Each kit contains six or seven large mineral or rock samples, a hand-held magnifier and a CD loaded with 30 pages of information about the samples, as well as printable puzzles, games, coloring pages, activities and experiments. Children will become true detectives as they use the information on the included CD to determine the identity of each rock or mineral by performing the activities from the CD. The CD will also teach the children how to make their own rock collection box and field notebook from household items. The Rock Detectives kits retail for $19.99 and are available at the company website.

Mini Me Geology also offers a deluxe line of kits called “My Rockin’ Collections” rock and mineral kits, rock kit storage bags, “School Edition” rock and mineral kits for classrooms, individual rock and mineral samples, and identification accessories.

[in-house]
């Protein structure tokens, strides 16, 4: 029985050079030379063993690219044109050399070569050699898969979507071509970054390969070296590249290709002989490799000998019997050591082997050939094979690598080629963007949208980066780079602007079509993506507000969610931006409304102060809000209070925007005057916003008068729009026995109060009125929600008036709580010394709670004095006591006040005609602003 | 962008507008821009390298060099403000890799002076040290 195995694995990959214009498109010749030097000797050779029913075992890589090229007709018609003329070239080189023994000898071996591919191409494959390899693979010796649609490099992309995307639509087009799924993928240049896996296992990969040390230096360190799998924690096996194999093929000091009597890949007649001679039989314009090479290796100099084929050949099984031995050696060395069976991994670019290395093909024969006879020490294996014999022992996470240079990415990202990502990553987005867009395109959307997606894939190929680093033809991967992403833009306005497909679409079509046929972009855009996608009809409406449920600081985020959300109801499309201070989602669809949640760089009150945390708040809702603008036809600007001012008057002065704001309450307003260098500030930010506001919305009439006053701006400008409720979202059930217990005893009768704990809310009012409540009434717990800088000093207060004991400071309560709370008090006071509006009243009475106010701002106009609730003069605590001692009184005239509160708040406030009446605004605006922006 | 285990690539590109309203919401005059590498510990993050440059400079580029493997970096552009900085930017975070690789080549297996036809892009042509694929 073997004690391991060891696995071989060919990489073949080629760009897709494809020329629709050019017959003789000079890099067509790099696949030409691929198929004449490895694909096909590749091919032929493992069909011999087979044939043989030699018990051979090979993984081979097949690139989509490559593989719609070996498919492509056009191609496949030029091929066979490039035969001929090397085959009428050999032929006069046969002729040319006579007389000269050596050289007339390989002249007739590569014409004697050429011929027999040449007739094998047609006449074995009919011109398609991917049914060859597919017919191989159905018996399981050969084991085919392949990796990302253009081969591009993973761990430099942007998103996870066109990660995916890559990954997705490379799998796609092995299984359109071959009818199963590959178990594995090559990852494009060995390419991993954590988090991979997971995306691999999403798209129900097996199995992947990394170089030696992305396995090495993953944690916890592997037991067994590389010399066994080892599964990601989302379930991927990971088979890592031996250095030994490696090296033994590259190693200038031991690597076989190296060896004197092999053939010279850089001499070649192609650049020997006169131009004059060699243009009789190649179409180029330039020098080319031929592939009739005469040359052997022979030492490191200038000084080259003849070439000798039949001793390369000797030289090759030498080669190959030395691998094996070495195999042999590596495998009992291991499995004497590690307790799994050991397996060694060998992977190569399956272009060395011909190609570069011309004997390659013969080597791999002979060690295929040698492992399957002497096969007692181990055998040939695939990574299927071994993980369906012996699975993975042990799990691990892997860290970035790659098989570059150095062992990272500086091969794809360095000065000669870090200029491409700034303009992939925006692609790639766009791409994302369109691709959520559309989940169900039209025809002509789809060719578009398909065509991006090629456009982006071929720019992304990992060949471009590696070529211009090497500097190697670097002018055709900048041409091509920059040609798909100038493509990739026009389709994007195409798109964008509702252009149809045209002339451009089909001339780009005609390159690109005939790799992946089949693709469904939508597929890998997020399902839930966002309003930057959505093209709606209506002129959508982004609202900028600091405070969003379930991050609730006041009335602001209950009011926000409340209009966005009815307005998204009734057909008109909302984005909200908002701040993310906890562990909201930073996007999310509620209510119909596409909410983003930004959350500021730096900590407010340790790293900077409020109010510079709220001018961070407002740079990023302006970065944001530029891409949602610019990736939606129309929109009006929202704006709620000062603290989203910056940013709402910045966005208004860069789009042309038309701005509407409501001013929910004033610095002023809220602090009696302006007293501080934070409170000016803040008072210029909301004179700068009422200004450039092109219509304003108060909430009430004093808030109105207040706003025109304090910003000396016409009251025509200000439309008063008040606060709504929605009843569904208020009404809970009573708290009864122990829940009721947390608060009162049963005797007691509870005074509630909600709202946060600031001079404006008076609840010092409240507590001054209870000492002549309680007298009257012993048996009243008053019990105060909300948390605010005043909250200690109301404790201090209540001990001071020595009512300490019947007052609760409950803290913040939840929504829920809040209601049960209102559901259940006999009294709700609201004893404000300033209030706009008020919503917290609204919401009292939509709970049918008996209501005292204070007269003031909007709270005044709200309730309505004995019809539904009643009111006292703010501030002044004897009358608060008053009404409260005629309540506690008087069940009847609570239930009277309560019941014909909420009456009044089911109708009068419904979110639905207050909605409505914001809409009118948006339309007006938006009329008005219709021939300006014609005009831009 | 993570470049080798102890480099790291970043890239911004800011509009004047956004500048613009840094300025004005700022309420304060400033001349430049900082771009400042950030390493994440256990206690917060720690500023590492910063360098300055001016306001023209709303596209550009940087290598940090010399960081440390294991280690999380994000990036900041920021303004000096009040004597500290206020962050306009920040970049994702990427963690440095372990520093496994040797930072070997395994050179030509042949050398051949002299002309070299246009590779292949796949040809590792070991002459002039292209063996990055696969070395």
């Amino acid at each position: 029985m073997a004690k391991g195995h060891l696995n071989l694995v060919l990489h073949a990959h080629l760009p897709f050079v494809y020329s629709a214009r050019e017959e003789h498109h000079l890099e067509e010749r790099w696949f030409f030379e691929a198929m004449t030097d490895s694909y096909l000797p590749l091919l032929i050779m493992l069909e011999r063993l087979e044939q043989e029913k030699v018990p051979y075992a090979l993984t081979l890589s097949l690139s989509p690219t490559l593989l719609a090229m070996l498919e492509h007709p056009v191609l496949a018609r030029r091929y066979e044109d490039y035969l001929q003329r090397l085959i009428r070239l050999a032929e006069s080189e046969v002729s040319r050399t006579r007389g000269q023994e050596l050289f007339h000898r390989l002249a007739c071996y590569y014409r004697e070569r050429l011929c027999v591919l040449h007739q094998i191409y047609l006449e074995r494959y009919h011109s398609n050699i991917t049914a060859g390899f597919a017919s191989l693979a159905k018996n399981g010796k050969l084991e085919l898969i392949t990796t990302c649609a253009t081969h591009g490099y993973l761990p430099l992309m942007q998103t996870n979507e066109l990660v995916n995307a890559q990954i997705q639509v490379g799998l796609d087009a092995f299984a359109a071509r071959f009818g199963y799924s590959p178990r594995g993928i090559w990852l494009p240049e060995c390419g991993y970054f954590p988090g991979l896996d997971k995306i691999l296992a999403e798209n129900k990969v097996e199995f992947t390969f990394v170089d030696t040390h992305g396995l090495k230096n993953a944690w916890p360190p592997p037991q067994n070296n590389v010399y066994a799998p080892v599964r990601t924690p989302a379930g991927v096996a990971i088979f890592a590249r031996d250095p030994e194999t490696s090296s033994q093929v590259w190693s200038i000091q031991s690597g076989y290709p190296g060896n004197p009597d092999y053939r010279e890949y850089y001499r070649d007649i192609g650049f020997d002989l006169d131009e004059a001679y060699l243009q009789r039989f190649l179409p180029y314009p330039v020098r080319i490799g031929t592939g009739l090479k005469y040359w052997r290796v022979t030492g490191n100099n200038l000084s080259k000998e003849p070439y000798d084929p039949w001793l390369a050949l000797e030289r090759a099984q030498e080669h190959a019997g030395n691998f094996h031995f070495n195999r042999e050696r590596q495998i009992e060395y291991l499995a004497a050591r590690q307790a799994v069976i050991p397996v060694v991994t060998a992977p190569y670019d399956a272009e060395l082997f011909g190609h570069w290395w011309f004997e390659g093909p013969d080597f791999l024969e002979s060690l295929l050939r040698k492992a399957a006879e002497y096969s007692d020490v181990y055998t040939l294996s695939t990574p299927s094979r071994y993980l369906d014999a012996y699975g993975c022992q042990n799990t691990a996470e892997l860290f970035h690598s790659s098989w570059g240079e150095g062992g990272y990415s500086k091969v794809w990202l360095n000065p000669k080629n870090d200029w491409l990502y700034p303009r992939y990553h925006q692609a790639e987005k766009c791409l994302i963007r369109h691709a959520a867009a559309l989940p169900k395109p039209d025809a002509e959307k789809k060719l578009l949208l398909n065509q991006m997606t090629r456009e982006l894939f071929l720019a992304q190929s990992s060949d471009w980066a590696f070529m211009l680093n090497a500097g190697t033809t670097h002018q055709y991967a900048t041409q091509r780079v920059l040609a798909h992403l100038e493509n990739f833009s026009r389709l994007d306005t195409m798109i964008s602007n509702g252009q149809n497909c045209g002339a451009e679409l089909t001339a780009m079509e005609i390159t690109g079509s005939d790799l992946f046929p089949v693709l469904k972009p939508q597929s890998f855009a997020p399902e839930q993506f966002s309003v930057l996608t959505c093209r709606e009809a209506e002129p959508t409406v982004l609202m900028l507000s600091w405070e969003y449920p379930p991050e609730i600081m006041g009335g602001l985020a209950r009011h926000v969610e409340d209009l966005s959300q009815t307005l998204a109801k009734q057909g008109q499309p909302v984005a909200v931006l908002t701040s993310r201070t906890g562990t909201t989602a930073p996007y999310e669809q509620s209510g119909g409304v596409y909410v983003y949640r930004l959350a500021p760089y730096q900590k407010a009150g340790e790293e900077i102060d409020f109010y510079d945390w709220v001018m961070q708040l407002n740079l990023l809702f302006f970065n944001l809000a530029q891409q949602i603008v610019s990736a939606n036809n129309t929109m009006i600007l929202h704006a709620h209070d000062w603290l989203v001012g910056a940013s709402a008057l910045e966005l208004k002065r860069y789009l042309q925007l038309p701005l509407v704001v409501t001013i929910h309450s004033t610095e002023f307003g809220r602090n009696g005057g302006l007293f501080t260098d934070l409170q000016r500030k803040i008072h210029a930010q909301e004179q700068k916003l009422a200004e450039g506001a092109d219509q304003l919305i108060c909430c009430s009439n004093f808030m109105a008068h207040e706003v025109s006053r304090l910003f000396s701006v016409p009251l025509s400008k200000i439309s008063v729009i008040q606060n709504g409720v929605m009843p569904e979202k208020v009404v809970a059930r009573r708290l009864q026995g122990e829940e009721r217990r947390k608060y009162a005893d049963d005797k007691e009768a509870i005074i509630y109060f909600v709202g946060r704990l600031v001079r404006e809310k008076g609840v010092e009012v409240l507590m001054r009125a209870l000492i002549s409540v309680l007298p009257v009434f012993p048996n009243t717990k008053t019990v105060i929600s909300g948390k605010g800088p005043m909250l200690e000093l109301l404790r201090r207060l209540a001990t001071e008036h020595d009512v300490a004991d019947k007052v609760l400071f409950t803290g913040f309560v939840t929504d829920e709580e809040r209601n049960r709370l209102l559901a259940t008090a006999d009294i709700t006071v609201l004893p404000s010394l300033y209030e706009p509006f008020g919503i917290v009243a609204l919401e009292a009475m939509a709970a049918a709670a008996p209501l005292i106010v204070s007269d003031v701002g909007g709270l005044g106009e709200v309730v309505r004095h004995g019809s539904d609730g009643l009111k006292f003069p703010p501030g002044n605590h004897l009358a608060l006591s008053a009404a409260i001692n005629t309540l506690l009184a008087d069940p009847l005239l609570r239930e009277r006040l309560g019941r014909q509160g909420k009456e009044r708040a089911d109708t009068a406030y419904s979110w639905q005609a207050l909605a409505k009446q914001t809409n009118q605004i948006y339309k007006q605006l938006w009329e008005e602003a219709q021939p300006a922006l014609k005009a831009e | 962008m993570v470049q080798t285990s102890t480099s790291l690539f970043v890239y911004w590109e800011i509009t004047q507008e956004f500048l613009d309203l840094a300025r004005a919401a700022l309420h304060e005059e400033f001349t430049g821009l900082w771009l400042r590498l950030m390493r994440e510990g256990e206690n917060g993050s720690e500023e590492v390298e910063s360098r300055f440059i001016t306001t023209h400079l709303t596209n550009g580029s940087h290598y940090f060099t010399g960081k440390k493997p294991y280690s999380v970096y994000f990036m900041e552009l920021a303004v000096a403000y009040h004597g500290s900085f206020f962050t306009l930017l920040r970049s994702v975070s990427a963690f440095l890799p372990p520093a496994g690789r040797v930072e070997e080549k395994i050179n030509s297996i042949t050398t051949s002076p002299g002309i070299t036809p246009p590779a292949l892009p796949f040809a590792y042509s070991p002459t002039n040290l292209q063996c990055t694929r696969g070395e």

Source: NewswireToday





Red Dust from Desert Blankets Sydney

22 09 2009

The dust blanketing eastern parts of New South Wales has been carried by powerful winds that snatched up tons of topsoil from the drought-ravaged west of the state.

Dust storms swept over Sydney Wednesday morning, turning the city sky so red, some residents thought they’d left the blue planet.

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Residents of eastern Australia have had to battle these bizarre conditions, because strong winds from the dry interior swept up dust and brought it gusting into the city.

In other areas of southern Australia like Broken Hill — well inland in western New South Wales — the storms have been even more intense. Dust storms have occasionally blacked out the sky.

Stunning photos have been posted to this Flickr gallery.

Sources: Wired.com, news.bbc.co.uk





Major Earthquake Hits Java

2 09 2009

A magnitude 7.0 earthquake caused dozens of buildings to  collapse in the city of Tasikmalaya, in Java, Indonesia,  and injuring a number of people, according to one report.

The quake, which occured at at 2:55 p.m, also damaged buildings in the university city of Bandung near the epicentre, but there were no reports of any deaths.

In the capital Jakarta hundreds of people streamed from offices into the streets, according to agency reports.